BEIJING, Dec. 5, 2019 /PRNewswire/ -- 2019 marks the 70(th) anniversary of the founding of the People Republic of China. Science and Technology Daily took the chance to interview a group of international leaders in the scientific arena and reviewed China's development history in the area and their personal stories. They also expressed high expectations for future cooperation with China.
Scientific and technological development is driving China's growth momentum
Kazuki Okimura, the principal fellow of JST, spoke highly of the significant improvements of China in his bylined article: "China has built a highly developed transportation network of high-speed railways and highways, whose mileages are ten times than that of Japan today. New airports and ports are springing up everywhere, equipped with the most innovative and smart technologies. China's communications networks and grid system is also among the world's top tier. China is becoming a largest yet most efficient economy in the world's history."
Wang Lin, analyst of Clarivate in Asia-Pacific, sorted out the progress of China's basic scientific research from the perspective of global literature data. "Since the 1980s, China has made remarkable achievements in a large number of disciplines. China ranks first in the world in papers in materials science, second in agricultural sciences, chemistry, computer science, engineering, environment and ecology, geosciences, mathematics, and physics. In 2006, China overtook the UK for the first time in the output of scientific papers, ranking second in the world, just behind the U.S."
However, China's contribution to the global community through scientific papers is only a tip of the iceberg. How does the global science community see China's development and the source of such momentum?
Phil Coates, director of the Polymer Interdisciplinary Research Center at the University of Bradford and professor of the Royal Academy of Engineering, shared his viewpoint in an interview with Science and Technology Daily reporter: that currently, the efforts of supporting scientific research from the Chinese government are there for all to see.
"Chinese governments, from Beijing to local authorities, all attach great importance to and strongly support scientific and technological development, especially basic discipline research," said Ali Mohammad, an Iranian mathematician at Anhui University who agreed with Professor Coates. "When I talk to different mathematicians around the world, including American mathematicians, they are saying, 'If you wish to do research now, go to China.'"
"Highly anticipated" -- the common word academia comment on the future cooperation with China (second subtitle)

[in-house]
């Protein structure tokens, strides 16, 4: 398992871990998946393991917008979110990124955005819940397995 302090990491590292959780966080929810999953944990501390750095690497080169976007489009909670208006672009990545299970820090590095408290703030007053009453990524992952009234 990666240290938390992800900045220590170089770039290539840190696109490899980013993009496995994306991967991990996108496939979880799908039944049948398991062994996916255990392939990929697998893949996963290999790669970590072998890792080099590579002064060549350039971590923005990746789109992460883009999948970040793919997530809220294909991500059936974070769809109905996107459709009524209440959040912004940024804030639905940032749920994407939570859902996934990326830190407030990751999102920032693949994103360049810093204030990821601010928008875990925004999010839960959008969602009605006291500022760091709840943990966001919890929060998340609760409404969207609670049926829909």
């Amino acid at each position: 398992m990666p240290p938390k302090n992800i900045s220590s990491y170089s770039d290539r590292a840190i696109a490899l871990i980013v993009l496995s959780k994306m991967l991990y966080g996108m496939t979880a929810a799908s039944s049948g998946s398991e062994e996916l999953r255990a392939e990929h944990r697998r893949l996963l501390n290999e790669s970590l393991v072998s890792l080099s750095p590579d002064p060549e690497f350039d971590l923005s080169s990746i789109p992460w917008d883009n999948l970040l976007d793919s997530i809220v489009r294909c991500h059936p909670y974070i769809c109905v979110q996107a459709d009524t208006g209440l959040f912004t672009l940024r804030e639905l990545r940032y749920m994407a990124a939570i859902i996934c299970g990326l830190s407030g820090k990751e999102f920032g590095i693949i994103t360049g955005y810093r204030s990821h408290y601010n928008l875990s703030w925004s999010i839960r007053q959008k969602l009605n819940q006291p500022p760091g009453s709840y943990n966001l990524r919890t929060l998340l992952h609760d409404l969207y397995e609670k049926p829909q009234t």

Sir Paul Nath, distinguished British biologist, Nobel Prize laureate, and a foreign academician of the Chinese Academy of Sciences, told the reporter that science is the common language for the whole human being; international S&T cooperation is not only important to science and technology development but also an essential way to promote friendship between countries.
Vialatte Philippe, the head of the science and technology section of the EU Delegation to China, commented, "China is developing at an unprecedented speed in technology innovation." He expects to see more China-Europe cooperation in S&T innovation under the "Horizon Europe" framework in the future.
"China and France have been highly open and excellent partners in the pharmaceutical industry," said Alain Mérieux, President of Fondation Mérieux. "It is simply wrong for countries to block scientific and technological exchanges for political reasons. France will always play a major role in exchanging with China (in the western community). The two countries will continue to forge win-win cooperation in many key areas, including civil nuclear energy, biology, etc."
"The win-win cooperation between Uzbekistan and China in science and technology is benefiting the whole world," said Stanislav Prokopchuk, the reporter from the Uryadovy Kuryer. He added, "Ukraine and China have profound cooperation potentials in basic science and applied technology; we are looking with great expectation for a combined effort in building research and innovation center in the future."
Aleksandar Titkov, Head of Science and Education Projects Group at Sputnik News Agency and Radio, commented that the increasing number of jointed projects between higher educational institutions in the two countries would "create more common interests and mutual benefits." Moris Topaz, the renowned Israeli medical expert and recipient of the "China Friendship Award," said, "The medical field is unique in its diversity, which has the great potential for cooperation between Chinese and Israeli counterparts."
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